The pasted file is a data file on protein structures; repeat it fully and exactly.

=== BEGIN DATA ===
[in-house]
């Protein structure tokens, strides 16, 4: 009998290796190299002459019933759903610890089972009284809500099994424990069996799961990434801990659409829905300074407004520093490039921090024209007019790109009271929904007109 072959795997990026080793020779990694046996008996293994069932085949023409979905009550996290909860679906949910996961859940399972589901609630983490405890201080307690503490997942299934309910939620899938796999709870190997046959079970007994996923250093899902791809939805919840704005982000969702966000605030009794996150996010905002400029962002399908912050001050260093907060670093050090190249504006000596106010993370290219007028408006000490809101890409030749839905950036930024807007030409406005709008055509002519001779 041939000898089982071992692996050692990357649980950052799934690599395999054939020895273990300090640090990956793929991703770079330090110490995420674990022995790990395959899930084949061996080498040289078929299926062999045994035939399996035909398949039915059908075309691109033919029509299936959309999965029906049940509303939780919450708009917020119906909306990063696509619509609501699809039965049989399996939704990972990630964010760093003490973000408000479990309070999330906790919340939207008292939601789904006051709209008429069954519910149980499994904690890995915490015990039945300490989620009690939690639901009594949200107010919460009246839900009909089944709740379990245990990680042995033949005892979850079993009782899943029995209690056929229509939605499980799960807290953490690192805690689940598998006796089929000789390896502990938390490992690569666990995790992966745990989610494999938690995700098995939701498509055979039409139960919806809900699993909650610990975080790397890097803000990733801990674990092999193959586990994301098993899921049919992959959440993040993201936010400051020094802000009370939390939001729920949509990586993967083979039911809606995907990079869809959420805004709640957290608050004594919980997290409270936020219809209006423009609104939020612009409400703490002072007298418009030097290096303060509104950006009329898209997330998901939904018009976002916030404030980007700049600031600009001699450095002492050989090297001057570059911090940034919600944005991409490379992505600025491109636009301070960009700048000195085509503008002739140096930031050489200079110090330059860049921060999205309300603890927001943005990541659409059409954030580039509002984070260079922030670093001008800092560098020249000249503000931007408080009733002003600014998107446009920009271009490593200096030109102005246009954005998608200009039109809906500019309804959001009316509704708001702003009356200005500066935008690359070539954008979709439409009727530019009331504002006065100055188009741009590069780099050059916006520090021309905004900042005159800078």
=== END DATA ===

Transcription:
[in-house]
């Protein structure tokens, strides 16, 4: 009998290796190299002459019933759903610890089972009284809500099994424990069996799961990434801990659409829905300074407004520093490039921090024209007019790109009271929904007109 072959795997990026080793020779990694046996008996293994069932085949023409979905009550996290909860679906949910996961859940399972589901609630983490405890201080307690503490997942299934309910939620899938796999709870190997046959079970007994996923250093899902791809939805919840704005982000969702966000605030009794996150996010905002400029962002399908912050001050260093907060670093050090190249504006000596106010993370290219007028408006000490809101890409030749839905950036930024807007030409406005709008055509002519001779 041939000898089982071992692996050692990357649980950052799934690599395999054939020895273990300090640090990956793929991703770079330090110490995420674990022995790990395959899930084949061996080498040289078929299926062999045994035939399996035909398949039915059908075309691109033919029509299936959309999965029906049940509303939780919450708009917020119906909306990063696509619509609501699809039965049989399996939704990972990630964010760093003490973000408000479990309070999330906790919340939207008292939601789904006051709209008429069954519910149980499994904690890995915490015990039945300490989620009690939690639901009594949200107010919460009246839900009909089944709740379990245990990680042995033949005892979850079993009782899943029995209690056929229509939605499980799960807290953490690192805690689940598998006796089929000789390896502990938390490992690569666990995790992966745990989610494999938690995700098995939701498509055979039409139960919806809900699993909650610990975080790397890097803000990733801990674990092999193959586990994301098993899921049919992959959440993040993201936010400051020094802000009370939390939001729920949509990586993967083979039911809606995907990079869809959420805004709640957290608050004594919980997290409270936020219809209006423009609104939020612009409400703490002072007298418009030097290096303060509104950006009329898209997330998901939904018009976002916030404030980007700049600031600009001699450095002492050989090297001057570059911090940034919600944005991409490379992505600025491109636009301070960009700048000195085509503008002739140096930031050489200079110090330059860049921060999205309300603890927001943005990541659409059409954030580039509002984070260079922030670093001008800092560098020249000249503000931007408080009733002003600014998107446009920009271009490593200096030109102005246009954005998608200009039109809906500019309804959001009316509704708001702003009356200005500066935008690359070539954008979709439409009727530019009331504002006065100055188009741009590069780099050059916006520090021309905004900042005159800078």